There are reasons to rejoice. Always. The essence of God is goodness, love, justice, truth and compassion. We enter into the presence of God - or, better said, we recognize His presence - with Praise (with a capital "P"), for He alone is praise-worthy. We worship and adore the Lord alone; anything less or other than this is idolatrous - misplaced affection and trust. We waste our efforts when we exult before any other entity, for in the end it will prove unworthy of our adoration and will be sure to disappoint. It's downright foolish to believe anyone or anything could ever take the place of God; no one and no thing could ever ultimately provide the safety and security your soul longs for and where it will find true serenity. We praise God for who God is. For His being, for His essence. We praise God for the miracle of life which He has so graciously bestowed upon us. You had nothing to do with your appearance on this Planet. It was all outside you, all gift. Beyond any parental accident or intention, your existence is nothing less than a gracious act of God, emanating from His very essence. Life imparts life. And while we praise God for who He is, we thank God for what He has done. For His provision and protection. For granting us our daily bread. For the wondrous touches of beauty with which the Almighty Artist has graced the marvels we discover all around us - if our eyes are open to see them. When the Queen of Sheba traveled to Jerusalem to verify the report of King Solomon's great wisdom, she all but swooned. She saw his wisdom displayed in the layout of his palace and in the organization of his royal staff. Even so, we see the wisdom of God made manifest in all of God's magnificent creation. The fingerprints of God are all around us. Glimpses of Heaven. Sounds of Glory. Tastes of Home. You might recognize your entry into His presence when you walk through sanctuary doors into a space dedicated to the worship of God, designed to lift your eyes and your heart heavenward to the Almighty. You might realize the nearness of God along a wooded nature trail, smell the aroma of heaven in the scents of a coastal breeze, glimpse the grandeur of God from the mountain heights. Or you might recognize you're entering into His courts when you simply step outside your front door. You've been so richly blessed by the One who has created you in love and endowed you with senses to perceive the wonders of this world. Rejoice in them, and express your praise and thanksgiving for who God is and for what He has done. For when you employ all that is within you to rejoice in the fulness of your being before the presence of God - your joy will be multiplied into abundance, and it will spill over into the lives of others in enthusiastic and welcome contagion. God's kingdom will be extended, and the glory of God will be magnified and evident for all to see.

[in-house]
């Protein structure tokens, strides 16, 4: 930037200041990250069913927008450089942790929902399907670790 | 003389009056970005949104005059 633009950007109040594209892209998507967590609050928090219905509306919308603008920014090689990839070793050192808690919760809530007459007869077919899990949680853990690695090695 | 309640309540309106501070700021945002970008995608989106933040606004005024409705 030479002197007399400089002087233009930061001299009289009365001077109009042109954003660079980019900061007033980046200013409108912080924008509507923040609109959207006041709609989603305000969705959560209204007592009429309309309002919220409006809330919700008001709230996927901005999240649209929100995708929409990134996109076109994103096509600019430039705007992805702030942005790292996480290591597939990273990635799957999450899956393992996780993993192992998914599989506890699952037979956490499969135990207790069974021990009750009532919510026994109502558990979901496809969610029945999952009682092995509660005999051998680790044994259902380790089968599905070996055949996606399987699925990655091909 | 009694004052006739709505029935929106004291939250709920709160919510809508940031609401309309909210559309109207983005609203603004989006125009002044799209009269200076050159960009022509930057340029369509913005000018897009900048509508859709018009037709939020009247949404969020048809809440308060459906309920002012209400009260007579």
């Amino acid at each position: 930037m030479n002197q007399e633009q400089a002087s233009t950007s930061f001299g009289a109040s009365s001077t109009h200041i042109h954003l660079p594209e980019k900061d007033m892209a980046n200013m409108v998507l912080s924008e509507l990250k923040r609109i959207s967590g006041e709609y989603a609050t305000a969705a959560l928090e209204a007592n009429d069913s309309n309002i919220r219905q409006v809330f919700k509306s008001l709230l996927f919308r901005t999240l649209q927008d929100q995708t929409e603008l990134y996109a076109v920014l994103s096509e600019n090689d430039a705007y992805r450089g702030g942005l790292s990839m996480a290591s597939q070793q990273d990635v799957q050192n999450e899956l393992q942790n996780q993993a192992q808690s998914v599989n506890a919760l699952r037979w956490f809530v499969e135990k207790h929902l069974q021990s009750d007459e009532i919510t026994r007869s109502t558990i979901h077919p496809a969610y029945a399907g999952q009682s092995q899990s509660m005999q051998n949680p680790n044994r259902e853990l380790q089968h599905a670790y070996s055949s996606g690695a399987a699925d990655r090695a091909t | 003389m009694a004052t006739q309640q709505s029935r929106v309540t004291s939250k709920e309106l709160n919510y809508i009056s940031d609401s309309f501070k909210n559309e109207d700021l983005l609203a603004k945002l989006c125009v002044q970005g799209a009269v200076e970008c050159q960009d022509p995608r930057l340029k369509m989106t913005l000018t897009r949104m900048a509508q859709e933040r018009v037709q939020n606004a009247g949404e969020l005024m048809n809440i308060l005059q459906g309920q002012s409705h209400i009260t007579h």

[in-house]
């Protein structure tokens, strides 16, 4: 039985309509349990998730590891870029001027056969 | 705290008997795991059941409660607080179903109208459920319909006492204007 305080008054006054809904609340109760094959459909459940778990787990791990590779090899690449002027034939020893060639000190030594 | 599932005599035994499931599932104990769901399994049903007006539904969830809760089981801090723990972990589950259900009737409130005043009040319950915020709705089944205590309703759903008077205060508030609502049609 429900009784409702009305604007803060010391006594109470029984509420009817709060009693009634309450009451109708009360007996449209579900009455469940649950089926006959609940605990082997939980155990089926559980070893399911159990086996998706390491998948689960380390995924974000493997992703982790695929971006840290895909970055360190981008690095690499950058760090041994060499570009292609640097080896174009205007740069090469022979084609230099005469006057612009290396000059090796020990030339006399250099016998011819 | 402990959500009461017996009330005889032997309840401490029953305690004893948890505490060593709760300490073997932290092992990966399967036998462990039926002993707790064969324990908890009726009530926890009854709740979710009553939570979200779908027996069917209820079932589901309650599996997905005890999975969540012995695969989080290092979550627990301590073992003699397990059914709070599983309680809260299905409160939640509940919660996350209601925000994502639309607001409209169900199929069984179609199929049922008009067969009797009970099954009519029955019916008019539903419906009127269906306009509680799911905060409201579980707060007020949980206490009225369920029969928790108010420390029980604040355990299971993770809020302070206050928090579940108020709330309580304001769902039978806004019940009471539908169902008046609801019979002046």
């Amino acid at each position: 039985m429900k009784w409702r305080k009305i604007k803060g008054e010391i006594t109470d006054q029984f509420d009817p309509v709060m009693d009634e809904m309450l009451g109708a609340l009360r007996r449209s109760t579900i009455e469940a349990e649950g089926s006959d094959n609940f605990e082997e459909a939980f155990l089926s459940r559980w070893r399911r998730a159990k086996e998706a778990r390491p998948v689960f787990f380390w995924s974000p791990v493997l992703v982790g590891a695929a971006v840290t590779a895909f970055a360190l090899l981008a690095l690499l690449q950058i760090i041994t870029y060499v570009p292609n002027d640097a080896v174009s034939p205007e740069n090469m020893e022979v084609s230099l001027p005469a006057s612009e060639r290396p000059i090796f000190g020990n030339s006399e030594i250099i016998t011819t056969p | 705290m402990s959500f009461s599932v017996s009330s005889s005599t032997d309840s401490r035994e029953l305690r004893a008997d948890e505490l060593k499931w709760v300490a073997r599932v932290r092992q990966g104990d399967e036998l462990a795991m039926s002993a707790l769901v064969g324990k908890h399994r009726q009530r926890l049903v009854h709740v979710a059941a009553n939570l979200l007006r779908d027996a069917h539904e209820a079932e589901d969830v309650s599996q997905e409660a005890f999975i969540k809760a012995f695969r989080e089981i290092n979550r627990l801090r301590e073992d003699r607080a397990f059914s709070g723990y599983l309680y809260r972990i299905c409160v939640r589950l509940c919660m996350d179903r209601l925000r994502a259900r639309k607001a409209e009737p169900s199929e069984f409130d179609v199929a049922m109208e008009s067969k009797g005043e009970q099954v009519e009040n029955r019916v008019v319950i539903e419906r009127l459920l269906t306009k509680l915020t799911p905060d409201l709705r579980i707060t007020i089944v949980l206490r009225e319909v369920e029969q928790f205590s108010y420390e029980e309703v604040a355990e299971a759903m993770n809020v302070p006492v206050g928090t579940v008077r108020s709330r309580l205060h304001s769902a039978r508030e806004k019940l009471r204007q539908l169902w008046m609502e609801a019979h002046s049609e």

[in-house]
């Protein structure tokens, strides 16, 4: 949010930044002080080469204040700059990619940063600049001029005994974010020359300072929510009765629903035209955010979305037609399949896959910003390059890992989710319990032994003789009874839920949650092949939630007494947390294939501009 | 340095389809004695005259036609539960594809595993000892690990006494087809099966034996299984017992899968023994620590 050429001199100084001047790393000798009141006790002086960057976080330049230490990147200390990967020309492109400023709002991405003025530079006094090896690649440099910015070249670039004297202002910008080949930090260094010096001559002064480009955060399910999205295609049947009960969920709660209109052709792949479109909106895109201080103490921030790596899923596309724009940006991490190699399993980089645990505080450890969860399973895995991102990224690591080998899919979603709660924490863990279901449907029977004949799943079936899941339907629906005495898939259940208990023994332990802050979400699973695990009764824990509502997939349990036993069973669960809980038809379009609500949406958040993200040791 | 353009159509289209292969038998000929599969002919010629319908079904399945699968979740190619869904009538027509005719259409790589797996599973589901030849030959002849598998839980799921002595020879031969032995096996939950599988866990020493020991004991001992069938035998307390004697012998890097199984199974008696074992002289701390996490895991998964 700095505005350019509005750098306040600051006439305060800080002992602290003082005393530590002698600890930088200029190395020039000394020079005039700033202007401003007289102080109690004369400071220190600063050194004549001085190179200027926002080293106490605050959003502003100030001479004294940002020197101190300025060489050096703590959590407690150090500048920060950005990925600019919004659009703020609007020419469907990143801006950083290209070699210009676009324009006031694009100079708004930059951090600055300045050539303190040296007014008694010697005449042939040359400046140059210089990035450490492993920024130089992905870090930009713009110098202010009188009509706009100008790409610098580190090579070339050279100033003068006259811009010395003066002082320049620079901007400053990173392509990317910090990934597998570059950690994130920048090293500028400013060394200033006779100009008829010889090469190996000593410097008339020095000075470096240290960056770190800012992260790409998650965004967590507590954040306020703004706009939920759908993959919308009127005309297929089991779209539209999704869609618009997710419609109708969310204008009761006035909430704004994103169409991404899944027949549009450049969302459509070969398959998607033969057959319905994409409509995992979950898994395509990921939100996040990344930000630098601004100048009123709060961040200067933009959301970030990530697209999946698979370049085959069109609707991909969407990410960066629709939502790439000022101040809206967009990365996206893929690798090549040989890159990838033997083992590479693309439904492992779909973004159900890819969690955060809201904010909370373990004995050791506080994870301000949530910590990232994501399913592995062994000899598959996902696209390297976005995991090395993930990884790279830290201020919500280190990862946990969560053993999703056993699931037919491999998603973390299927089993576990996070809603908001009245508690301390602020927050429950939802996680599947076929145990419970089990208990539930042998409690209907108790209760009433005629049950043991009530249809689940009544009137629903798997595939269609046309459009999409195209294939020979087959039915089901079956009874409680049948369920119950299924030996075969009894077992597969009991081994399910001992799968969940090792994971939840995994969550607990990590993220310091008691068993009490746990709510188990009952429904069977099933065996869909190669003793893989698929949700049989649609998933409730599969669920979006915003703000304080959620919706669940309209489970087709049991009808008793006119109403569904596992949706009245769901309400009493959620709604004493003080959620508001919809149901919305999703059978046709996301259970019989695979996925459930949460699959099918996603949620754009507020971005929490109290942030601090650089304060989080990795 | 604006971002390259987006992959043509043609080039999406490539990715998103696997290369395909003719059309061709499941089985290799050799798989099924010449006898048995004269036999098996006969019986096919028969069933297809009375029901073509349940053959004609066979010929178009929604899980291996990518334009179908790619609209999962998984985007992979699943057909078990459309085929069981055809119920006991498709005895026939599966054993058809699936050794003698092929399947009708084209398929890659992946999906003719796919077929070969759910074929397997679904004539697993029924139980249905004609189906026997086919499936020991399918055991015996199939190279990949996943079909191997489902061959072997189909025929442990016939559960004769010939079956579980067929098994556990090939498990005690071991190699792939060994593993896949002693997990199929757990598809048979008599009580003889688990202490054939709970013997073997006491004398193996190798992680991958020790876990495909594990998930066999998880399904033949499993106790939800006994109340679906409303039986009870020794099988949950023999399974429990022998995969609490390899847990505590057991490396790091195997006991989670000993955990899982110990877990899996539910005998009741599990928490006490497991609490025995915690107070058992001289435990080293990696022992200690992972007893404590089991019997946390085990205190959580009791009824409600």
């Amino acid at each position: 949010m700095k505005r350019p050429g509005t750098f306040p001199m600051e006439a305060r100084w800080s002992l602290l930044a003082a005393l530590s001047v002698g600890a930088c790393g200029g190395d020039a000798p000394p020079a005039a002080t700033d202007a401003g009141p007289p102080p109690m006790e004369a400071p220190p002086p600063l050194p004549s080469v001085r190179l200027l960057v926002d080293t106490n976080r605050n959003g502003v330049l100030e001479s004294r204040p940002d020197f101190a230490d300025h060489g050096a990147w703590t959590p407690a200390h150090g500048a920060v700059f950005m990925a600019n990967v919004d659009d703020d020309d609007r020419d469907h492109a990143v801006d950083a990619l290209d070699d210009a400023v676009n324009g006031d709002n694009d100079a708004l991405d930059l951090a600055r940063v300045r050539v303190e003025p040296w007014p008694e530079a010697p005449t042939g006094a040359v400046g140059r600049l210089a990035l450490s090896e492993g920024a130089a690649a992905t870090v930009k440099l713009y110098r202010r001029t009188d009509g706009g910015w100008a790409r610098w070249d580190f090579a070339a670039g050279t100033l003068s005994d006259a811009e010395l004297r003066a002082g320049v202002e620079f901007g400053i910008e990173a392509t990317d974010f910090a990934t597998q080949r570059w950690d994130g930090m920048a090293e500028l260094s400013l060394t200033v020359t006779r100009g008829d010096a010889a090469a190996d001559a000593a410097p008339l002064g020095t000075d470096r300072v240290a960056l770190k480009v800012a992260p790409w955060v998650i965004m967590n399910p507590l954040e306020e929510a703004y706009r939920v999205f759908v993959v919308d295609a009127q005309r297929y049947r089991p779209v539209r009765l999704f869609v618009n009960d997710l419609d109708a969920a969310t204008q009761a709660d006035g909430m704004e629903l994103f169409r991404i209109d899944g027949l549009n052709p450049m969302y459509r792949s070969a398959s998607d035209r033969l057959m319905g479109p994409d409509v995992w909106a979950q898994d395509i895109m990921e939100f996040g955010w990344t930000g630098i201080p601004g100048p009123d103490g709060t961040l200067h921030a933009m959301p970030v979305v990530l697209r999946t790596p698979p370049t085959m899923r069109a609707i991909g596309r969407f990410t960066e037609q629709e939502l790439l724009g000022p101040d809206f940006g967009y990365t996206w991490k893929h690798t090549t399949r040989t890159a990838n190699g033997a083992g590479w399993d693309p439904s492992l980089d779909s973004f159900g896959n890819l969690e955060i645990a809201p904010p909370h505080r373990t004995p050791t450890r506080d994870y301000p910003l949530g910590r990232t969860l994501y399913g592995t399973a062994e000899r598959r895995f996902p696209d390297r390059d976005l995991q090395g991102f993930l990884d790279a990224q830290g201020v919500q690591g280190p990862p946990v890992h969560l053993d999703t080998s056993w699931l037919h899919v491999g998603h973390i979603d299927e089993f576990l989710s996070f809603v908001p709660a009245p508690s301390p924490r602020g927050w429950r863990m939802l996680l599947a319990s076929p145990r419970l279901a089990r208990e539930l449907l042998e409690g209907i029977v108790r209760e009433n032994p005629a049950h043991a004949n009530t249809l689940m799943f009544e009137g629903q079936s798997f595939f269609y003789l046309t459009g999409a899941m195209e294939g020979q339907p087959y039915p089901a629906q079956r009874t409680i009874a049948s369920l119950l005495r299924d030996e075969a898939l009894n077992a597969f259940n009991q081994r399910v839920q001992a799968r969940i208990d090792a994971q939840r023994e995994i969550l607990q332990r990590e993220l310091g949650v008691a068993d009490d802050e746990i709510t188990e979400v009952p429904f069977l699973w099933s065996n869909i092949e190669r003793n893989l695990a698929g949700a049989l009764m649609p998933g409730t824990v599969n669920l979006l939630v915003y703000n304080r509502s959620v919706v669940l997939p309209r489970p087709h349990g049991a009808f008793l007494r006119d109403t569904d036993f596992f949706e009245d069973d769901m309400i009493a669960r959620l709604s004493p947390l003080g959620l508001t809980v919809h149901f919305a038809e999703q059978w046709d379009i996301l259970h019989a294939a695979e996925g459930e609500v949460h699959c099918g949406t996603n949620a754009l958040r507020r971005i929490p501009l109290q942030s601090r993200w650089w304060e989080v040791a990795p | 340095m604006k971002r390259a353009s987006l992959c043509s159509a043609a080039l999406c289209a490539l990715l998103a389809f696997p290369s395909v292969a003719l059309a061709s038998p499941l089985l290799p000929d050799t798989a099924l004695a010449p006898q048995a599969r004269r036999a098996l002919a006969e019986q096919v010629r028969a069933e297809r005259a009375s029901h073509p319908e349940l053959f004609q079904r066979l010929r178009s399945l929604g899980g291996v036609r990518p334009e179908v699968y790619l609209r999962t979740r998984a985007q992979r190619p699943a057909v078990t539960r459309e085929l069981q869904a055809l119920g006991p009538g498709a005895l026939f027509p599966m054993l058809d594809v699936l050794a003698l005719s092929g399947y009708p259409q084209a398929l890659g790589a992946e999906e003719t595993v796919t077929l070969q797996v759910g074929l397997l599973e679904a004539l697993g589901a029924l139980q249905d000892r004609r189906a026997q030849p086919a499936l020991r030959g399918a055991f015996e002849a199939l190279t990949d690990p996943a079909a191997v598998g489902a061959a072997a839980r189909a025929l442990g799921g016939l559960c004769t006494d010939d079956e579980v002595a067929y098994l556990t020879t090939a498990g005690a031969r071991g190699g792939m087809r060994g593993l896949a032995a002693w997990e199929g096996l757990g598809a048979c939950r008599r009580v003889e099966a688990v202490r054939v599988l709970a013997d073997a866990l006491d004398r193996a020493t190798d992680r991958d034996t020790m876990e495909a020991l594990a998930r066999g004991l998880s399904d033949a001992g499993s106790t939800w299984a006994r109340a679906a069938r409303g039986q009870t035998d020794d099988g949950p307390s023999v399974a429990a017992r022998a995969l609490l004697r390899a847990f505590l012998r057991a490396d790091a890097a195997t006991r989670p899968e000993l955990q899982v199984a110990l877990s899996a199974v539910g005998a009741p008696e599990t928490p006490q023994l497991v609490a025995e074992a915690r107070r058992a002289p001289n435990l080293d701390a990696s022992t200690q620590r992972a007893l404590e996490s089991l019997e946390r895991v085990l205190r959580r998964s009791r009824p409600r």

Almighty and wondrous God, when I consider my own existence and look upon the beauties of Your creation, how can I keep my soul from singing? To see You properly, to recognize You for who You are, is, necessarily, to praise You. My heart exults in Your presence! Thank You for Your secure and steadfast protection and for Your faithful and generous provision. Quicken my senses to realize Your ubiquitous presence, that I might always and everywhere declare Your praise and forever give You thanks.

Friday, June 12 Devotional

I, Paul, write this greeting with my own hand, and this is a distinguishing mark in every letter; this is the way I write.
2 Thessalonians 3:17